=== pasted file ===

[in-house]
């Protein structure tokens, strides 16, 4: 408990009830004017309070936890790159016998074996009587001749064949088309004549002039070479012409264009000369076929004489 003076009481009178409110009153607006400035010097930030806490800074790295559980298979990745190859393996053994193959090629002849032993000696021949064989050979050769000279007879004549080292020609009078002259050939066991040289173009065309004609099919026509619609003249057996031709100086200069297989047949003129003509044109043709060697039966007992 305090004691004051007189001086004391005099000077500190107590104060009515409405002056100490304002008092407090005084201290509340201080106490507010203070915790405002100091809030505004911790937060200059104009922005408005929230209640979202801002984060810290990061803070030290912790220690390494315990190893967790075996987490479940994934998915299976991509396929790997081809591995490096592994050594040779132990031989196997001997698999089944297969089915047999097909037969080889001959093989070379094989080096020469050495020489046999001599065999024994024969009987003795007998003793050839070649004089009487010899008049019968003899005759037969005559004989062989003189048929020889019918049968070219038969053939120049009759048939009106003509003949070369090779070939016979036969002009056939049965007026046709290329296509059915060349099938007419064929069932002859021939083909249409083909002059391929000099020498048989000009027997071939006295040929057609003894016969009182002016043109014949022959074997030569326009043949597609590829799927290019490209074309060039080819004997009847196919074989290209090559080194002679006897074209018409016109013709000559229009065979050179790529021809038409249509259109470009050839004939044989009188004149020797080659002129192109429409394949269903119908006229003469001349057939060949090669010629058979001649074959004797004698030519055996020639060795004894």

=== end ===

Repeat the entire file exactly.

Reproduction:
[in-house]
């Protein structure tokens, strides 16, 4: 408990009830004017309070936890790159016998074996009587001749064949088309004549002039070479012409264009000369076929004489 003076009481009178409110009153607006400035010097930030806490800074790295559980298979990745190859393996053994193959090629002849032993000696021949064989050979050769000279007879004549080292020609009078002259050939066991040289173009065309004609099919026509619609003249057996031709100086200069297989047949003129003509044109043709060697039966007992 305090004691004051007189001086004391005099000077500190107590104060009515409405002056100490304002008092407090005084201290509340201080106490507010203070915790405002100091809030505004911790937060200059104009922005408005929230209640979202801002984060810290990061803070030290912790220690390494315990190893967790075996987490479940994934998915299976991509396929790997081809591995490096592994050594040779132990031989196997001997698999089944297969089915047999097909037969080889001959093989070379094989080096020469050495020489046999001599065999024994024969009987003795007998003793050839070649004089009487010899008049019968003899005759037969005559004989062989003189048929020889019918049968070219038969053939120049009759048939009106003509003949070369090779070939016979036969002009056939049965007026046709290329296509059915060349099938007419064929069932002859021939083909249409083909002059391929000099020498048989000009027997071939006295040929057609003894016969009182002016043109014949022959074997030569326009043949597609590829799927290019490209074309060039080819004997009847196919074989290209090559080194002679006897074209018409016109013709000559229009065979050179790529021809038409249509259109470009050839004939044989009188004149020797080659002129192109429409394949269903119908006229003469001349057939060949090669010629058979001649074959004797004698030519055996020639060795004894």